|25 January 2017
Quantum Computing (some interesting bits and bobs)
During this talk I will try to explain some of the ways in which quantum computing is different from classical computing and some of the algorithms and ideas which best exhibit this separation. I will also end with some of the work from my masters dissertation which explored how we can test for the amount of quantum power a computer holds.
|08 February 2017
|Mark Miller (alumnus)
|Mark will discuss his experience in the field, outlining the lessons learned and provide students to ask any questions as they consider their paths post-PPar.
|15 February 2017
Controlling Collective Adaptive Systems
In this talk I will introduce a class of systems called collective adaptive systems, give some reasons why they are interesting, and talk about some of my currently planned work on gaining insight on how to effectively control such systems.
|22 February 2017
ePython: An implementation of Python for the many-core Epiphany co-processor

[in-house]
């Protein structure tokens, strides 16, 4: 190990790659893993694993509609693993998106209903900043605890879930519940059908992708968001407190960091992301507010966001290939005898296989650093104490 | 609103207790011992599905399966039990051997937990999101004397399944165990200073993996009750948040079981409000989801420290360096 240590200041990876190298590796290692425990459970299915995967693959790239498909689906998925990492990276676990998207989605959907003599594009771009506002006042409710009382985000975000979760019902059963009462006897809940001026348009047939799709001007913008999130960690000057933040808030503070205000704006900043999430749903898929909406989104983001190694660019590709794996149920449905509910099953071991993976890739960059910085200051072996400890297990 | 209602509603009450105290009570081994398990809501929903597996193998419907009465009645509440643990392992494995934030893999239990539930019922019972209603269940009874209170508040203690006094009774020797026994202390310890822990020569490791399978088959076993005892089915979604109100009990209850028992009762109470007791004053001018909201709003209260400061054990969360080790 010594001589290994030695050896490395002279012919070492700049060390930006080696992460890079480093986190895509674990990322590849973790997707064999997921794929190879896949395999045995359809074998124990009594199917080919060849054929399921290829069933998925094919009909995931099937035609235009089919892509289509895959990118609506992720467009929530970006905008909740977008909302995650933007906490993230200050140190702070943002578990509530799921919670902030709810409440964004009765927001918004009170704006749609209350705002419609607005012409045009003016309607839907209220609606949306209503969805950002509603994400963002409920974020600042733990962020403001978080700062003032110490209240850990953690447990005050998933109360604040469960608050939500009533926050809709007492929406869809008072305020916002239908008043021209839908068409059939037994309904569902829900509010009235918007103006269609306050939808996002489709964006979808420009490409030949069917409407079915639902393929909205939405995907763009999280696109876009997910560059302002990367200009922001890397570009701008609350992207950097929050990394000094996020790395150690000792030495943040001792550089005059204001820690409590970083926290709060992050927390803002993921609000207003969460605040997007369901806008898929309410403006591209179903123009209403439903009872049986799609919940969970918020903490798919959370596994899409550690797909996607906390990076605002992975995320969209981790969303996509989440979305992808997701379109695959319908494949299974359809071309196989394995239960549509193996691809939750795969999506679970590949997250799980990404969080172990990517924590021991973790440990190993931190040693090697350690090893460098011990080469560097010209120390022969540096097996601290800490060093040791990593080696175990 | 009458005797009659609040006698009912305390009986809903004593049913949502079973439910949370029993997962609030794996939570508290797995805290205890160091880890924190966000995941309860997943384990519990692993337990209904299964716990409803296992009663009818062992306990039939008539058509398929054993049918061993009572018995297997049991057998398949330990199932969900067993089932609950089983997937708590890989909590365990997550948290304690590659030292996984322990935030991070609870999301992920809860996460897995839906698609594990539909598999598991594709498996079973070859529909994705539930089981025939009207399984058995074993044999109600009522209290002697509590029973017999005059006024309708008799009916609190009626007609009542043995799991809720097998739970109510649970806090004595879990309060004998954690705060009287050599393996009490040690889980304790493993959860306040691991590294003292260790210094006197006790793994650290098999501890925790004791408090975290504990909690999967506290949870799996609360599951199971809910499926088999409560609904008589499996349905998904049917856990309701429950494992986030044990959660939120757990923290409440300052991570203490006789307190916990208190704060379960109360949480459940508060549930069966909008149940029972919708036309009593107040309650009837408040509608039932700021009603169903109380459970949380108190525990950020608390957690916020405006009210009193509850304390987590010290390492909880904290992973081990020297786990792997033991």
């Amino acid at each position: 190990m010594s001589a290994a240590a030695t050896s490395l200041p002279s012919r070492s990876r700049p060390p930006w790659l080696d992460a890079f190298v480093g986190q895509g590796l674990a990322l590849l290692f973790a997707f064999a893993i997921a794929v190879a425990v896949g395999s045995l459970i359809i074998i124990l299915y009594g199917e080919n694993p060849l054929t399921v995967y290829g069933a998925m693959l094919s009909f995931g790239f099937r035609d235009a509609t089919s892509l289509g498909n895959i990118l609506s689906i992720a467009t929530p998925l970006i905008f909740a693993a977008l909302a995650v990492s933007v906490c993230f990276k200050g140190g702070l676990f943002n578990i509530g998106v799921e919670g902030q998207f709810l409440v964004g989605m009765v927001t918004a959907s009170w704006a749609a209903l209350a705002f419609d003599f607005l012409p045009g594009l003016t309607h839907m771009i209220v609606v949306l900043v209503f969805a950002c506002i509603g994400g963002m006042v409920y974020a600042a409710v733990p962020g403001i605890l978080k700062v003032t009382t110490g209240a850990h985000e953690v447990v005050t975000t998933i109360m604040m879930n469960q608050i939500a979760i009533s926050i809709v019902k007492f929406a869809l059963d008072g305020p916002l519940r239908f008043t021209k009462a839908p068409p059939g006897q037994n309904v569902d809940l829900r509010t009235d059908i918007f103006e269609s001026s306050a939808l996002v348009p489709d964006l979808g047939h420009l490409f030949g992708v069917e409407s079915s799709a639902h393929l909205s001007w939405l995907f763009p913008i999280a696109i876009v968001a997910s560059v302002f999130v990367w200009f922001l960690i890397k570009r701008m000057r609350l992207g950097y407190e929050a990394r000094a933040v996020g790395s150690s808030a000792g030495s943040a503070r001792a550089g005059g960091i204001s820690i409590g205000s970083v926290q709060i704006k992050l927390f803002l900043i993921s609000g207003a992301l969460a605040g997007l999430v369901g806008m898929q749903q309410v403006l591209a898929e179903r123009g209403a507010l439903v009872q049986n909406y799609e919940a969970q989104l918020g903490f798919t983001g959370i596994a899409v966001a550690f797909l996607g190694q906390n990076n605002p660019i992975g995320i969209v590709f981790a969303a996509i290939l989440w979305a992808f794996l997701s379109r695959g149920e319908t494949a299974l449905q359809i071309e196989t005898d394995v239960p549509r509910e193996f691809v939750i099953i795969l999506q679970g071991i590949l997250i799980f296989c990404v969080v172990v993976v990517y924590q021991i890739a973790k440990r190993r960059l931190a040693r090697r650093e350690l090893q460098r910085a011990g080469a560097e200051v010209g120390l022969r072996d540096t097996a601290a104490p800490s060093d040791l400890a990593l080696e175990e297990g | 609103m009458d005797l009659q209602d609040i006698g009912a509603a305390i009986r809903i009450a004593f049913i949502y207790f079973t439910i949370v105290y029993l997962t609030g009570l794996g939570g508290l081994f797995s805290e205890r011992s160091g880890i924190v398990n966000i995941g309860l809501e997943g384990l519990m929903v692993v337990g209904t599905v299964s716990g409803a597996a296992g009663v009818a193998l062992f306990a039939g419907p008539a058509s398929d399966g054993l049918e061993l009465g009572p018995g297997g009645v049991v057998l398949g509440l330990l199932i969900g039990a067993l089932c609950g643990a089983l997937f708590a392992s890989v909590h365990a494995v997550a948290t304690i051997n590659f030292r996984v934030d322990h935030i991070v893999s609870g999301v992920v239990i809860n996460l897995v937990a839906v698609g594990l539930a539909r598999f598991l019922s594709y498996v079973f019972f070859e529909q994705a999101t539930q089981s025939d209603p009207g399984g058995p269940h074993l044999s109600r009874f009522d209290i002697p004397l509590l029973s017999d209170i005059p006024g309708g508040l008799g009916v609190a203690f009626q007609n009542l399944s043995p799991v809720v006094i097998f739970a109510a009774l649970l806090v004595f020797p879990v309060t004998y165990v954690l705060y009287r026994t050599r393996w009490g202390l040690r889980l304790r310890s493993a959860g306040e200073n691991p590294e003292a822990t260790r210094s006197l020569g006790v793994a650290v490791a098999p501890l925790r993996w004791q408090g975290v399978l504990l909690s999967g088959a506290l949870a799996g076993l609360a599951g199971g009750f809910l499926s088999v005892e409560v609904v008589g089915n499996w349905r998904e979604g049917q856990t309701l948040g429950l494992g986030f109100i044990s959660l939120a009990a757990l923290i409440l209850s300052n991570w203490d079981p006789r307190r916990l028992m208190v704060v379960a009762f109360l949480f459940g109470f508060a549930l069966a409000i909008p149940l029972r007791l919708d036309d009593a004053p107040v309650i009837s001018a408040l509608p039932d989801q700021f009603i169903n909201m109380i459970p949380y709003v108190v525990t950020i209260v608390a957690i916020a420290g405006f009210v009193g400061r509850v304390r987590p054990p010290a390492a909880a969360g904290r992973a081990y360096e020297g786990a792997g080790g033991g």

The Epiphany is a many-core, low power, low on-chip memory architecture and one can very cheaply gain access to a number of parallel cores which is beneficial for HPC education and prototyping. The very low power nature of these architectures also means that there is potential for their use in future HPC machines; however, there is a high barrier to entry in programming them due to the associated complexities and immaturity of supporting tools. I will talk about ePython, a subset of Python for the Epiphany and similar many-core co-processors. Due to the limited on-chip memory per core we have developed a new Python interpreter and this, combined with additional support for parallelism, has meant that novices can take advantage of Python to very quickly write parallel codes on the Epiphany and explore concepts of HPC using a smaller scale parallel machine. The high level nature of Python opens up new possibilities on the Epiphany and other similar architectures that the community have already started to adopt and use to explore concepts of parallelism and HPC.